Poor first quarter casts shadow on 2012 Canadian IPO Market: PwC

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TORONTO, April 2, 2012 - One of the poorest quarters for Initial Public Offering (IPO) activity in recent history has left the Canadian IPO market struggling for traction, and the outlook for the balance of 2012 uncertain.

Without a single IPO on the TSX, the total new capital raised on Canadian exchanges struggled to top $20 million from 13 new issues in the first quarter of 2012, according to a survey published by PwC. It is the third lowest total for any quarter in the past decade. Only the fourth quarter of 2008 ($2 million) and the first quarter of 2009 ($2.5 million) had lower total proceeds.

“The first quarter 2012 results were an extension of the low levels of activity in the final quarter of 2011 when markets were weighed down by the European debt crisis and extreme market volatility,” says Dean Braunsteiner, PwC national IPO services leader. A single $25 million issue on the TSX in the fourth quarter and a reduction in activity on the TSX Venture exchange generated just $52 million from 10 new issues on all Canadian exchanges in the final three months of 2011.

Mr. Braunsteiner adds, “The much hoped-for resolution of the debt crisis in Greece came too late to help the IPO market in the first quarter, and concerns over slowing growth in China have troubled commodity markets.  It’s not surprising the first quarter of 2012 looked a lot like the last quarter of 2011.”

First quarter 2012 IPO results were 10% of the same period of 2011, when 13 new issues, including two on the TSX, generated more than $198 million.

The resolution of the crisis in Greece would normally help the market regain optimism and dampen volatility, Braunsteiner says, but predicting the IPO market for the balance of the year isn’t any easier.

“There is still a great deal of corporate activity in areas like mergers and acquisitions, and some of that is taking the place of IPO activity,” Braunsteiner explains. “Larger public companies with ample cash are now in a position to grow through acquisition, and some of the companies that are being acquired might have been candidates for an IPO in another environment.” 

The annual PwC global mining M&A report revealed that 2011 was the second busiest year of M&A activity in history; and it is anticipated 2012 will be another record year of mining M&A activity, with a variety of financial and vertical buyers.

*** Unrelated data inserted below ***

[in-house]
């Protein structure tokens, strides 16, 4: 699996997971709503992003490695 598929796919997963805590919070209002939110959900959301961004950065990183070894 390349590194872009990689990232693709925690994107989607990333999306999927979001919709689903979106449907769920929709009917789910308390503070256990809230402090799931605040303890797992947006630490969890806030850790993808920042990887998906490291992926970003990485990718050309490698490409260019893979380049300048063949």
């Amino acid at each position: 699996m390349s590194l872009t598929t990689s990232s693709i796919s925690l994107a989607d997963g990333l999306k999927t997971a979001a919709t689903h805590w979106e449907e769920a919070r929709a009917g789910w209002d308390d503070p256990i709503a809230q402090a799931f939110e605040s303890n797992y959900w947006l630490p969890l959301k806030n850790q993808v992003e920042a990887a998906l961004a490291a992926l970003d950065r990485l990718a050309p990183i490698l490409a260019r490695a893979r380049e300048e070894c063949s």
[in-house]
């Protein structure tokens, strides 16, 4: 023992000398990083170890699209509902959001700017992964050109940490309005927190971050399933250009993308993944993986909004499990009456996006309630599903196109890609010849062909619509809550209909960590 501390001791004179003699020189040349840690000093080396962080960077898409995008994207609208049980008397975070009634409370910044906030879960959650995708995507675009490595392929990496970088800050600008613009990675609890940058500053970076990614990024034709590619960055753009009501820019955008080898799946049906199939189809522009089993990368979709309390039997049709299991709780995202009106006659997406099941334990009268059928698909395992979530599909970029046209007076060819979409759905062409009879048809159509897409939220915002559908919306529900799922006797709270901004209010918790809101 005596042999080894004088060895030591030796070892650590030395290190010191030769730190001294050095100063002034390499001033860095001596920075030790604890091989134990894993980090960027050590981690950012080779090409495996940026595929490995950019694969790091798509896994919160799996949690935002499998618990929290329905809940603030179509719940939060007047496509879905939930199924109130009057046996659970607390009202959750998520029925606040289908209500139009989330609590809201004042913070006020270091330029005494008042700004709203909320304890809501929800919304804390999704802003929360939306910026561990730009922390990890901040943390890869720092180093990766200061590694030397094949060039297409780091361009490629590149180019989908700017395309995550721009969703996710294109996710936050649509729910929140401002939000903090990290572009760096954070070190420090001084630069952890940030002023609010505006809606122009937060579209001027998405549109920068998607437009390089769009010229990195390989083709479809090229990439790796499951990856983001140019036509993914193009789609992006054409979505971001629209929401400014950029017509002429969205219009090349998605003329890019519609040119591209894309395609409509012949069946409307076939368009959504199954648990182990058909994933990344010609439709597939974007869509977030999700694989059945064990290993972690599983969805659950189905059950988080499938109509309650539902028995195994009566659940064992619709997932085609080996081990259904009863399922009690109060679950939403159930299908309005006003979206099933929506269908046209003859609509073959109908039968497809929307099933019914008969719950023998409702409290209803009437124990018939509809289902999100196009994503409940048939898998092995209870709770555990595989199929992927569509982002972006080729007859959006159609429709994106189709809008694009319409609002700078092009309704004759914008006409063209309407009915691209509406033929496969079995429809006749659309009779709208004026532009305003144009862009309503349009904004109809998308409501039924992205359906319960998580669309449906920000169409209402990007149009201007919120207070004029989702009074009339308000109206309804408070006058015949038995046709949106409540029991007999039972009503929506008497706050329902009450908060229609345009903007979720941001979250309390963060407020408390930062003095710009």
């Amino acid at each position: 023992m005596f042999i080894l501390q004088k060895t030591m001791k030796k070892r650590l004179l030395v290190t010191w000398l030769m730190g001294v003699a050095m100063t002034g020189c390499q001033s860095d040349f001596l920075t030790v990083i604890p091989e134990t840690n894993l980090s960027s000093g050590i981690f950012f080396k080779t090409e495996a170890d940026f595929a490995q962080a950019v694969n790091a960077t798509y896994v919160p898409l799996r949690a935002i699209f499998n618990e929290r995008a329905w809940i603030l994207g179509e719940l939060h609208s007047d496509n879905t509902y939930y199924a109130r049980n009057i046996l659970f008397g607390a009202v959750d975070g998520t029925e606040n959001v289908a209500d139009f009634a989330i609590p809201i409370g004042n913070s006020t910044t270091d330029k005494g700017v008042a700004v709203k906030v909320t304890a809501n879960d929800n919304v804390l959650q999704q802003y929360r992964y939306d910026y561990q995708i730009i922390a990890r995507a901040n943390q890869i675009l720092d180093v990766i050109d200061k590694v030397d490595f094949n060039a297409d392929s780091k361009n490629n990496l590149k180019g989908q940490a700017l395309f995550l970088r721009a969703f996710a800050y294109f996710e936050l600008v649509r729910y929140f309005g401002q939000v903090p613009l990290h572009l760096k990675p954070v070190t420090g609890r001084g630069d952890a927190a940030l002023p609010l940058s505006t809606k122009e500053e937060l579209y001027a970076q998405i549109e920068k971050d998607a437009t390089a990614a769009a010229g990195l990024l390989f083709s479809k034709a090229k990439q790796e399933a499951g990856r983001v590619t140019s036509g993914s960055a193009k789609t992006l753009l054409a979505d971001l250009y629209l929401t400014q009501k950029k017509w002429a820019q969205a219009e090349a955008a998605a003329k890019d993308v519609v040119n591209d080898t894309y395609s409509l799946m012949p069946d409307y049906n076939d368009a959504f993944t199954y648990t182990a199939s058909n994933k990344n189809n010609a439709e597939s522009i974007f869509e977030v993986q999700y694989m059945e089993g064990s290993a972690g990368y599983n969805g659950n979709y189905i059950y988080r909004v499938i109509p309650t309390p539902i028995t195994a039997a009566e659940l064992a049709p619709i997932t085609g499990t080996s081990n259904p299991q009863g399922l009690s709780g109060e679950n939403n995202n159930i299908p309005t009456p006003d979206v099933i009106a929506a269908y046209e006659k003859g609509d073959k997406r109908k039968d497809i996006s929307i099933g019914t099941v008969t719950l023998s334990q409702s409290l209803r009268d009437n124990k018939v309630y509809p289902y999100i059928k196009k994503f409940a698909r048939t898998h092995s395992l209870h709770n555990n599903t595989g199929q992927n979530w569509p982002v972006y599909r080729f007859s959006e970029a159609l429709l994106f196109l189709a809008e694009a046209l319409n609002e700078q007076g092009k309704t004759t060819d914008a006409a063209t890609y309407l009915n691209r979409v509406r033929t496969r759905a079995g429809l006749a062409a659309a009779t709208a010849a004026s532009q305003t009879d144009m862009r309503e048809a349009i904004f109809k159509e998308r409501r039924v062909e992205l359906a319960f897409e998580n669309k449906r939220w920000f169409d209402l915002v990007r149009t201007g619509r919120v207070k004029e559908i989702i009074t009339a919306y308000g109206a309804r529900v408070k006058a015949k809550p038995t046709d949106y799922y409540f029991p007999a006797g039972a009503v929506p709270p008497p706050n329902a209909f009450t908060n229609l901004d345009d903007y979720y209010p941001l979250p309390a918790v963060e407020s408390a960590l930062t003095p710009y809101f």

Technology is one sector Braunsteiner will be watching carefully. “Canada has traditionally relied on natural resource companies to feed the IPO market and that was the case in 2011. But the coming Facebook IPO is bound to ignite interest in technology plays in Canada that have been ignored until recently.”

PwC has conducted its survey of the IPO market in Canada for more than 10 years. The reports are issued on a quarterly basis to provide information to the corporate sector, investors, the media and others that will help them put the market into better perspective. For the purposes of the survey, investment vehicles such as structured products are not considered IPOs because they do not represent new equity raised for operating companies.

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About PwC Canada

PwC Canada helps organizations and individuals create the value they’re looking for. More than 5,700 partners and staff in offices across the country are committed to delivering quality in assurance, tax, consulting and deals services. PwC Canada is a member of the PwC network of firms with close to 169,000 people in 158 countries. Find out more by visiting us at www.pwc.com/ca.

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